2.14.2 Key References and Supporting ILO and WHO Guidelines

Dement, J. M., Pompeii, L. A., Ostbye, T., Epling, C., Lipscomb, H. J., James, T., et al. (2004). An integrated comprehensive occupational surveillance system for health care workers. American Journal of Industrial Medicine, 45(6), 528-538.

Hood, J., & Larranaga, M. (2007). Employee health surveillance in the health care industry. AAOHN Journal: Official Journal of the American Association of Occupational Health Nurses, 55(10), 423­431.

Mahajan, A. P., Colvin, M., Rudatsikira, J. B., & Ettl, D. (2007). An overview of HIV/AIDS workplace policies and programmes in southern Africa. AIDS (London, England), 21 Suppl 3, S31-9.

Robson LS, Clarke JA, Cullen K, Bielecky A, Severin C, Bigelow PL, Irvin E, Culyer A,Mahood Q. (2007) The effectiveness of occupational health and safety management system interventions: A systematic review. Safety Science, 45: 329-353.

Yassi, A. (1998). Utilizing data systems to develop and monitor occupational health programmes in a large Canadian hospital. Methods of Information in Medicine, 37(2): 125-129.

Yassi, A., Nophale, L., Dybka, L., Bryce, E., Kruger, W., & Spiegel, J. (2009b) Building capacity to secure healthier and safer working conditions for healthcare workers: A South African-Canadian collaboration. International Journal of Occupational and Environmental Health, 15:360-369.

Yassi A, Bryce EA, Spiegel JM. (2009c) Assuming our global responsibility: Improving working conditions for healthcare workers globally. Open Medicine. 3 (3): 174-177.

Wheeler M. (2009). Development of policy guidelines for health worker access to prevention, treatment, care and support for HIV/TB (TREAT): A preliminary review of the published literature. Unpublished manuscript.

WHO-HIV, UNFPA, IPPF-HIV, UNDAIDS, UCSF. Linkages: Evidence review and recommendations Sexual and reproductive health and HIV. 2008.

WHO. Monitoring and Evaluation Toolkit HIV/AIDS, Tuberculosis and Malaria. 2004.

FHI/Impact/UNAID. Evaluating Programmes for HIV/AIDS Prevention and Care in Developing Countries, A Handbook for Programme Managers and Decision Makers. 2006.

Supported by Existing Guidelines:

  • ILO/WHO guidelines on health services and HIV/AIDS, 2005- 52,53, 77:
  • 52. Workers' health surveillance 33 is aimed at the protection of workers and the early detection and prompt treatment of occupational diseases. Whilst compensation should be expedited this may reflect a failure of the occupational health and safety system. Surveillance should take into account the nature of occupational risks in the workplace, the health requirements, the health status of the workforce, including HIV status, the resources available and workers' and employers' awareness of the functions and purposes of such surveillance, as well as the relevant laws and regulations. The collective results of surveillance should be available to workers and their representatives.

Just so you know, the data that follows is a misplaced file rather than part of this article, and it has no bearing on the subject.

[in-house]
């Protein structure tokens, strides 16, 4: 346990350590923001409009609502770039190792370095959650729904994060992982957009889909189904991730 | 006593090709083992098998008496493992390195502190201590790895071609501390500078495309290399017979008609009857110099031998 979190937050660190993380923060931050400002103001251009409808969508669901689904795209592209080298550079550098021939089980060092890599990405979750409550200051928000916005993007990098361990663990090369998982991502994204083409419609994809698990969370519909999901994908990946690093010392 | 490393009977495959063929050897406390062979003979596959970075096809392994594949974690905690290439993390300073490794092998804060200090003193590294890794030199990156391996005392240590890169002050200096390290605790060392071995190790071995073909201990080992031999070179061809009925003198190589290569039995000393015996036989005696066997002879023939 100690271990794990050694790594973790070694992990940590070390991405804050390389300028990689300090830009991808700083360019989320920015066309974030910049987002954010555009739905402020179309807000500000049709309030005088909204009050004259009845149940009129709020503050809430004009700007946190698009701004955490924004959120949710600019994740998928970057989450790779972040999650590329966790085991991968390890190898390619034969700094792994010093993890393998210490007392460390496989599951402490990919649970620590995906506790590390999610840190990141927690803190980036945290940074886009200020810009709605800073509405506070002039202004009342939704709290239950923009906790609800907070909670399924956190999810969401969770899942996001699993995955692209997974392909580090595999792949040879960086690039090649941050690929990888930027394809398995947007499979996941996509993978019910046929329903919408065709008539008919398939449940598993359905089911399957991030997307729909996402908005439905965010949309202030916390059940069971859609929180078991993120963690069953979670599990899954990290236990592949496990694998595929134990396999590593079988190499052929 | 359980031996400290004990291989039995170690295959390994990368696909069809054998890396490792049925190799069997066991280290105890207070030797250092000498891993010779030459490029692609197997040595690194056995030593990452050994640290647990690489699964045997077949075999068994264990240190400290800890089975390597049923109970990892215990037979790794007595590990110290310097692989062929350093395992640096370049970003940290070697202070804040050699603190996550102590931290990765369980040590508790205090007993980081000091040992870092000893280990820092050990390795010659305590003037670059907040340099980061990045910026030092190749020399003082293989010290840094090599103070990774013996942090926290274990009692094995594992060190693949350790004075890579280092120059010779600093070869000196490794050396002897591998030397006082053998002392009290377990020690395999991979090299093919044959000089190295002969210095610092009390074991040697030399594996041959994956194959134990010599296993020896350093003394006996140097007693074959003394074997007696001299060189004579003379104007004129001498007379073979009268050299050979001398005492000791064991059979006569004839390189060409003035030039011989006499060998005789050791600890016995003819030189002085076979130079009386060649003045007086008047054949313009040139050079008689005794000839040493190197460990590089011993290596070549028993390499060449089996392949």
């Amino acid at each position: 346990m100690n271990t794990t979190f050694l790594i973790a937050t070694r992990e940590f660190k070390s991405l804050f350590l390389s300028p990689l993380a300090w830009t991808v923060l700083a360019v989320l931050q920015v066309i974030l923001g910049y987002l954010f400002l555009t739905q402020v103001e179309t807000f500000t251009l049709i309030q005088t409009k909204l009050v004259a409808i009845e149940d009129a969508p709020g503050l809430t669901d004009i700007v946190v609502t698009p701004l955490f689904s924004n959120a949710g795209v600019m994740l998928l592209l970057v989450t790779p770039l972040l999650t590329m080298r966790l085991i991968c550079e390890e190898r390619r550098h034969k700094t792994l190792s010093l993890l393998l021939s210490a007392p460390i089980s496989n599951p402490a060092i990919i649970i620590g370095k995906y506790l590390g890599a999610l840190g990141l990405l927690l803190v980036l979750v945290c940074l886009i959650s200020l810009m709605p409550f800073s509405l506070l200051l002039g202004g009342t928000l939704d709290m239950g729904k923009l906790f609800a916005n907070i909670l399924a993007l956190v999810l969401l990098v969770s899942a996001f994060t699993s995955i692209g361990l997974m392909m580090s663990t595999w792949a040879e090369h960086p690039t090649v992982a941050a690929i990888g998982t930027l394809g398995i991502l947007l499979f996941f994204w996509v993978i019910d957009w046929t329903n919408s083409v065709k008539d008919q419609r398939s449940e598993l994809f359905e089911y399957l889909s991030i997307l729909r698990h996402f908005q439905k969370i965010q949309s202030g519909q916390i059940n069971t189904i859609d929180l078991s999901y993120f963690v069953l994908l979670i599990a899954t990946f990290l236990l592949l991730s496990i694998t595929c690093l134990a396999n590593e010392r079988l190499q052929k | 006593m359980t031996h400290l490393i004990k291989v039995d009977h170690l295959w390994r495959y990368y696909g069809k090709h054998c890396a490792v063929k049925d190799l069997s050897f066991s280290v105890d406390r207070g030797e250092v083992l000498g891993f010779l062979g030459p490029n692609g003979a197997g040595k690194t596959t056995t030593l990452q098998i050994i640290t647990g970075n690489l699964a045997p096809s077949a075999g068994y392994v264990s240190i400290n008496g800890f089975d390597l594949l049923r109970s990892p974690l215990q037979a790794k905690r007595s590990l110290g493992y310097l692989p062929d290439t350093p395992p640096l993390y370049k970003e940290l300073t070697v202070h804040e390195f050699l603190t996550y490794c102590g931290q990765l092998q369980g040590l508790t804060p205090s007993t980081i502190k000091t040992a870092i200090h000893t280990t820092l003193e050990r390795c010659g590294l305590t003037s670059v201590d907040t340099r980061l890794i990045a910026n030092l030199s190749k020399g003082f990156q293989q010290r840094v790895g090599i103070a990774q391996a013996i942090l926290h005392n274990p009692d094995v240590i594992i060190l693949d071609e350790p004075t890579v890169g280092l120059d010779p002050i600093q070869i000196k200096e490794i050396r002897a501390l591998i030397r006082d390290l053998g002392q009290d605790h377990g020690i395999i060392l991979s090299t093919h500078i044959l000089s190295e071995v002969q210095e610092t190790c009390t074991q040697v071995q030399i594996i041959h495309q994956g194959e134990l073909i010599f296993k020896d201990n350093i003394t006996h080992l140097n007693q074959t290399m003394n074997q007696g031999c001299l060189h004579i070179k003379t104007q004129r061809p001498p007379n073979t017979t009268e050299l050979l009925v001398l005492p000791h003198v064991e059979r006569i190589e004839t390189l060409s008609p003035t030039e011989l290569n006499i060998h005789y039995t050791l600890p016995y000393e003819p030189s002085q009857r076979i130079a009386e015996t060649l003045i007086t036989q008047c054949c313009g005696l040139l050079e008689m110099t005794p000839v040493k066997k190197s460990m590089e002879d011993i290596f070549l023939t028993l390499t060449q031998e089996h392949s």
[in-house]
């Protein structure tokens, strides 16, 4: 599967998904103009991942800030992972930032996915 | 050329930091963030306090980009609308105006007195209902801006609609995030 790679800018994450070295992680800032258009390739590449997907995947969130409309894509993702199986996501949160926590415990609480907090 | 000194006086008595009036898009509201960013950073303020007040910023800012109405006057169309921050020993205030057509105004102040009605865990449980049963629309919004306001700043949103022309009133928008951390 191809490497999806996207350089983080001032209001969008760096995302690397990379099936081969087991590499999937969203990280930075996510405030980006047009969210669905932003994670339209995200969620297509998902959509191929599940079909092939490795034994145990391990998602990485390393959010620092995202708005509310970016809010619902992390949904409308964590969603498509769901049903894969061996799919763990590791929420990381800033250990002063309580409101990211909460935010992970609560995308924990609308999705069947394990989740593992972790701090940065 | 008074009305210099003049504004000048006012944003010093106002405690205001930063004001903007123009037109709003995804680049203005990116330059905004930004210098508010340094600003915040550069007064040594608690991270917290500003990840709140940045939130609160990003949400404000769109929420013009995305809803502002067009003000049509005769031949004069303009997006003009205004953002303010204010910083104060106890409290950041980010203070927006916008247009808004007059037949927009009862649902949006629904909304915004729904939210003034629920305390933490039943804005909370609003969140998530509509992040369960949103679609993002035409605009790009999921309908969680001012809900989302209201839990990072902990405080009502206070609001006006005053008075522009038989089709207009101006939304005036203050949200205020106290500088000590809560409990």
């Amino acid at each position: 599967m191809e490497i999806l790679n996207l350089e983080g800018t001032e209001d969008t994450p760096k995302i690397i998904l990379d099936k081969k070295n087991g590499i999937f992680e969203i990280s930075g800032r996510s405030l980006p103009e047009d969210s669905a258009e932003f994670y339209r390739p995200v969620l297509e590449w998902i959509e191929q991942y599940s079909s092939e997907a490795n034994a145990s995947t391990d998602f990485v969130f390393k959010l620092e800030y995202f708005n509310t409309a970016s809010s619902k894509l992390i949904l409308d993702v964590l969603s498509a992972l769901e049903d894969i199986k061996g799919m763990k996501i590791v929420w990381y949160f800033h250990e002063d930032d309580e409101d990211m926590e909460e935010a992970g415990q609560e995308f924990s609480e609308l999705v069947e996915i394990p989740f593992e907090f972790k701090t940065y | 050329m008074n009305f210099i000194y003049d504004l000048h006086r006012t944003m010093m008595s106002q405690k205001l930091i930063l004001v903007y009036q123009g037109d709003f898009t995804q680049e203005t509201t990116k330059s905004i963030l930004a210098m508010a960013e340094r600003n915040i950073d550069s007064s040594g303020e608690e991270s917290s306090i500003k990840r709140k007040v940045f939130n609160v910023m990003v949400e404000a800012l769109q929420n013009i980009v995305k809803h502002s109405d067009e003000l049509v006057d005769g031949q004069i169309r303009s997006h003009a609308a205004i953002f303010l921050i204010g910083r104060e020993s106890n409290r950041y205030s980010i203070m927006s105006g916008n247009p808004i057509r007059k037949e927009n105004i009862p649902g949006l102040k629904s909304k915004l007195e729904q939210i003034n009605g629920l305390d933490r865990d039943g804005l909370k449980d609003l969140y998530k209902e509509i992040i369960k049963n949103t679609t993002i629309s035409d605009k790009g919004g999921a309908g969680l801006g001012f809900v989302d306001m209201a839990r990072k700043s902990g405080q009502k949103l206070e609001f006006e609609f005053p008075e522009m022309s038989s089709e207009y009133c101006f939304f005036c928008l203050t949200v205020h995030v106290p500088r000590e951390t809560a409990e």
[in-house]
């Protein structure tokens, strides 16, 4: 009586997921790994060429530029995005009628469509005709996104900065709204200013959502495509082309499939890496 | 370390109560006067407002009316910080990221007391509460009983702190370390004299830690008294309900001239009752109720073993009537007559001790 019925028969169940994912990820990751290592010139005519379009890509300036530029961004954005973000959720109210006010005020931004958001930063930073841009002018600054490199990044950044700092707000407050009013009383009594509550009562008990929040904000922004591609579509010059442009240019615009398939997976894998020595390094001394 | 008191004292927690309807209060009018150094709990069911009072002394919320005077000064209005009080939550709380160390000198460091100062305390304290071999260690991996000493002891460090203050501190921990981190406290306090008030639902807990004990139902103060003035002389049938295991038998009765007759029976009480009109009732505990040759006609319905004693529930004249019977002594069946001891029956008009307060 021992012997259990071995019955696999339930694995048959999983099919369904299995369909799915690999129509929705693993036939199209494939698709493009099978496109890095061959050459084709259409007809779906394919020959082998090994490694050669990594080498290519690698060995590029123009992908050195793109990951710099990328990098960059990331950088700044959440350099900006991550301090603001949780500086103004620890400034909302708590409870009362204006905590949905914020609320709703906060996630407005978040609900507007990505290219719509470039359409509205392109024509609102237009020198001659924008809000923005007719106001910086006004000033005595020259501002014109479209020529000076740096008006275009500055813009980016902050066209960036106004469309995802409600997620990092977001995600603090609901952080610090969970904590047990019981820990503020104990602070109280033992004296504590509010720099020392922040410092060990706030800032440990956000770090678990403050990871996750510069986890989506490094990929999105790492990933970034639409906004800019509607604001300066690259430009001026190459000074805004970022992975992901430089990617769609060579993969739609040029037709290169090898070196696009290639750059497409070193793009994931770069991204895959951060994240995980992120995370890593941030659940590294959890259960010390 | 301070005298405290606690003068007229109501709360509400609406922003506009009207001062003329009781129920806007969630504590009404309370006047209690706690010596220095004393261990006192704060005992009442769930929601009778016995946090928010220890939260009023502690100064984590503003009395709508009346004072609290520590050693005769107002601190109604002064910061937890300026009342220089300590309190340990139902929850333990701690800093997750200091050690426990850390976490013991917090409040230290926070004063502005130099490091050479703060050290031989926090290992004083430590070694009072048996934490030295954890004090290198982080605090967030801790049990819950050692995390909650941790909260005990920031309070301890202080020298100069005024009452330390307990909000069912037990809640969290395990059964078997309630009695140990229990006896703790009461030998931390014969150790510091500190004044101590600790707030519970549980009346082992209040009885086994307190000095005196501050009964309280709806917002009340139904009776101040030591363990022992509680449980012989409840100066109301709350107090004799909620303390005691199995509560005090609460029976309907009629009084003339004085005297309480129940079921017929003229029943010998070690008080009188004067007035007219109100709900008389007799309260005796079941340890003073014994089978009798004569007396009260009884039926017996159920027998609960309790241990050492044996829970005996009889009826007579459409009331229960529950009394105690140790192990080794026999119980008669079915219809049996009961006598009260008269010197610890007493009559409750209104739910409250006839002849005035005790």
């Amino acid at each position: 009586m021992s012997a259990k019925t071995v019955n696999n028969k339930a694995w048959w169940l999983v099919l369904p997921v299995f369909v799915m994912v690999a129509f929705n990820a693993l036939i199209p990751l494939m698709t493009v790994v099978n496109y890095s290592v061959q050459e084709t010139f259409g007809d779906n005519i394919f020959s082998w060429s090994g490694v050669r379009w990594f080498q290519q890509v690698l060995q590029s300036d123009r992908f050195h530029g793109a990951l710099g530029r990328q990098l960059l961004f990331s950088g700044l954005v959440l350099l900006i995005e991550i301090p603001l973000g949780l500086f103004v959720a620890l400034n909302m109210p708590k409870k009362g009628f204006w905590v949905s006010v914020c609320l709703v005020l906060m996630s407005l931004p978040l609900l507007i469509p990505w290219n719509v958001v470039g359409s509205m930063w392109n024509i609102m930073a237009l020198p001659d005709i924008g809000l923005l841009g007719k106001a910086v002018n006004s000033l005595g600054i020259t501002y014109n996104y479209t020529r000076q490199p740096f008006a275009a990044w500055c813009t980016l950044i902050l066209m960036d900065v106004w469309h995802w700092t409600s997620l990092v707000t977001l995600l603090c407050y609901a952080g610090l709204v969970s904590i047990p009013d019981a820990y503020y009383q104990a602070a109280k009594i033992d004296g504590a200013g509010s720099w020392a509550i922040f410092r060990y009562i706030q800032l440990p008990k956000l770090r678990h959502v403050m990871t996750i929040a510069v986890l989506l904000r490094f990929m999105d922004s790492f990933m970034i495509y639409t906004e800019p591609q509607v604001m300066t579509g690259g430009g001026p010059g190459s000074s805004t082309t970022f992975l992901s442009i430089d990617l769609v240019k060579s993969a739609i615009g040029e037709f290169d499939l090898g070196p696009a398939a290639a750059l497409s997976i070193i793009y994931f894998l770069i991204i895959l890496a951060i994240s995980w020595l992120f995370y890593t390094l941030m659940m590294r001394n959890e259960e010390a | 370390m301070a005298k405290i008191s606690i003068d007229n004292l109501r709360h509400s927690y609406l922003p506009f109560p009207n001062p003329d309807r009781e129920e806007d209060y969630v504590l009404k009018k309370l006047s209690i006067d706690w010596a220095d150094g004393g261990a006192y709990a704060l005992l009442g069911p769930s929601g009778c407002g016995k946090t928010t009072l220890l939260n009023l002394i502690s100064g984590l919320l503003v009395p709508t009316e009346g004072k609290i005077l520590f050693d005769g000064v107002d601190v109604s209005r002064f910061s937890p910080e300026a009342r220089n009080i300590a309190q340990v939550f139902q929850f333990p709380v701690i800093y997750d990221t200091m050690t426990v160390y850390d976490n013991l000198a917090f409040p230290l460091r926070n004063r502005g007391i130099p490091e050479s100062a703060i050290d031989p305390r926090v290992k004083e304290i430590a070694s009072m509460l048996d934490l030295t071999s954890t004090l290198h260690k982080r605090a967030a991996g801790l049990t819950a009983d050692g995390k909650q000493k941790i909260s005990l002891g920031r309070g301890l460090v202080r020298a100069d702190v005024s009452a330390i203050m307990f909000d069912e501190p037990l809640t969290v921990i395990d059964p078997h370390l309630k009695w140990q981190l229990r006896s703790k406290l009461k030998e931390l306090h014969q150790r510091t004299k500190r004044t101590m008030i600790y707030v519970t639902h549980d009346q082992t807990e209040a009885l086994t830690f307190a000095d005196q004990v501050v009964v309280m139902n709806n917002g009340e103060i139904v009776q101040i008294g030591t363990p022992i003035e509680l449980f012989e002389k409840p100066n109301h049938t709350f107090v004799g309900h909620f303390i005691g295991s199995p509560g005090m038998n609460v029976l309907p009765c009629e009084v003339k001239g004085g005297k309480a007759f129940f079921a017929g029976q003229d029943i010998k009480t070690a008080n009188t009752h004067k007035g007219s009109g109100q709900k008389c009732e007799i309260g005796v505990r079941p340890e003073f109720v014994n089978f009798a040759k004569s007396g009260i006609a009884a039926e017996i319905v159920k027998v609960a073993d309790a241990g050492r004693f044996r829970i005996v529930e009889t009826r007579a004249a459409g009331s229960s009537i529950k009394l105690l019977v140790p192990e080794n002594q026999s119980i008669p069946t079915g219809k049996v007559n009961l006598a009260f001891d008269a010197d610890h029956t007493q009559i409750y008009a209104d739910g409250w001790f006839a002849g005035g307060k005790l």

• 53. Employers should regularly monitor and evaluate work practices and ensure that action is taken to modify them when indicated. A person or a group of people should be identified in the workplace to carry out monitoring and evaluation. The person or group thus identified should be made known to all health-care workers and should represent all categories of staff, including those in charge of health-care waste. Elements that should be considered are:

(a) the effectiveness of workplace policies and procedures;

(b) the effectiveness of information and training programmes;

(c) the level of compliance with standard precautions;

(d) the accurate recording and analysis of incidents;

(e) the causes of exposure to blood or body fluids;

(f) the evaluation of incident debriefing;

(g) the effectiveness of action taken and follow-up.

  • 77. The capacity to generate, process and disseminate knowledge is essential in developing effective OSH strategies and monitoring their benefits. Core components of the knowledge base must include international labour standards, national legislation, technical standards, statistics and risk-assessment data, good practices, and education and training tools. Employers should make sure that the appropriate tools to collect, analyse and organize the information needed to maintain a safe and healthy working environment are made available and used in the workplace. Workers and their representatives should be involved in this process so that the knowledge and expertise of workers can be considered.

TB infection control, 2009- 2.2.5:

  • Establishing the system for monitoring and evaluation, including supervision activities of the set of TB infection control measures should involve collaboration and sharing of indicators between programmes (e.g. programmes related to TB, HIV, occupational health, quality control and quality assurance and IPC) and the general health system.

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